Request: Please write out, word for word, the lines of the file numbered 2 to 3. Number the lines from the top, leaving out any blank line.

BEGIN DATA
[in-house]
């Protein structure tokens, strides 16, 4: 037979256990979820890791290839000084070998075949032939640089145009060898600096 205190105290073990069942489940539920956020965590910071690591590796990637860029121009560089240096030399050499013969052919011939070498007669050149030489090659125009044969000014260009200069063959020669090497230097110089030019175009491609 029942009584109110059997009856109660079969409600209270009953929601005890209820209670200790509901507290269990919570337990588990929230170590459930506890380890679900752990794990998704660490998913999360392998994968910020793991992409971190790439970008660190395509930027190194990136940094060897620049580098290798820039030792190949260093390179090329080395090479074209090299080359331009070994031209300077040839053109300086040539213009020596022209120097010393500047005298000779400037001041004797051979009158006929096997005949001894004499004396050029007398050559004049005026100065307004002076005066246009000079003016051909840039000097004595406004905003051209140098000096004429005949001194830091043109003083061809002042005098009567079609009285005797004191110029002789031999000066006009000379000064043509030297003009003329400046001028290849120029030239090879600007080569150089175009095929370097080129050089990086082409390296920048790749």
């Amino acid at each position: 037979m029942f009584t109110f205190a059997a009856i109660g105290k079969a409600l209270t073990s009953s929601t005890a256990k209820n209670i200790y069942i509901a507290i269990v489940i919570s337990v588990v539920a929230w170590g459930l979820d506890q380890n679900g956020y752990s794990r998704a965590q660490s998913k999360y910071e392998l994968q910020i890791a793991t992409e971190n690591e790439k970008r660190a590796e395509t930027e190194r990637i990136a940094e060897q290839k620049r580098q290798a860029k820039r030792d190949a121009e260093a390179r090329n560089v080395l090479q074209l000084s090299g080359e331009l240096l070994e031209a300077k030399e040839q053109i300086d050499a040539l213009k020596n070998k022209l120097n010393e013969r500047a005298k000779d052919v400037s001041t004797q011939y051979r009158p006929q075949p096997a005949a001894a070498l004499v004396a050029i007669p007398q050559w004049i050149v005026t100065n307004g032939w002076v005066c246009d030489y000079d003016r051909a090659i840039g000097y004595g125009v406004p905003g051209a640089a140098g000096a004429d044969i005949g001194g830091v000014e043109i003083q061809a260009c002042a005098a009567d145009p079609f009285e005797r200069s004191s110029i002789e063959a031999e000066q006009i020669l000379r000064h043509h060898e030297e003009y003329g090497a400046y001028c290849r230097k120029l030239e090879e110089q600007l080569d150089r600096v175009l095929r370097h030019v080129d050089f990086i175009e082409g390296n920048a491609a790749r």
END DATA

């Protein structure tokens, strides 16, 4: 037979256990979820890791290839000084070998075949032939640089145009060898600096 205190105290073990069942489940539920956020965590910071690591590796990637860029121009560089240096030399050499013969052919011939070498007669050149030489090659125009044969000014260009200069063959020669090497230097110089030019175009491609 029942009584109110059997009856109660079969409600209270009953929601005890209820209670200790509901507290269990919570337990588990929230170590459930506890380890679900752990794990998704660490998913999360392998994968910020793991992409971190790439970008660190395509930027190194990136940094060897620049580098290798820039030792190949260093390179090329080395090479074209090299080359331009070994031209300077040839053109300086040539213009020596022209120097010393500047005298000779400037001041004797051979009158006929096997005949001894004499004396050029007398050559004049005026100065307004002076005066246009000079003016051909840039000097004595406004905003051209140098000096004429005949001194830091043109003083061809002042005098009567079609009285005797004191110029002789031999000066006009000379000064043509030297003009003329400046001028290849120029030239090879600007080569150089175009095929370097080129050089990086082409390296920048790749």
């Amino acid at each position: 037979m029942f009584t109110f205190a059997a009856i109660g105290k079969a409600l209270t073990s009953s929601t005890a256990k209820n209670i200790y069942i509901a507290i269990v489940i919570s337990v588990v539920a929230w170590g459930l979820d506890q380890n679900g956020y752990s794990r998704a965590q660490s998913k999360y910071e392998l994968q910020i890791a793991t992409e971190n690591e790439k970008r660190a590796e395509t930027e190194r990637i990136a940094e060897q290839k620049r580098q290798a860029k820039r030792d190949a121009e260093a390179r090329n560089v080395l090479q074209l000084s090299g080359e331009l240096l070994e031209a300077k030399e040839q053109i300086d050499a040539l213009k020596n070998k022209l120097n010393e013969r500047a005298k000779d052919v400037s001041t004797q011939y051979r009158p006929q075949p096997a005949a001894a070498l004499v004396a050029i007669p007398q050559w004049i050149v005026t100065n307004g032939w002076v005066c246009d030489y000079d003016r051909a090659i840039g000097y004595g125009v406004p905003g051209a640089a140098g000096a004429d044969i005949g001194g830091v000014e043109i003083q061809a260009c002042a005098a009567d145009p079609f009285e005797r200069s004191s110029i002789e063959a031999e000066q006009i020669l000379r000064h043509h060898e030297e003009y003329g090497a400046y001028c290849r230097k120029l030239e090879e110089q600007l080569d150089r600096v175009l095929r370097h030019v080129d050089f990086i175009e082409g390296n920048a491609a790749r």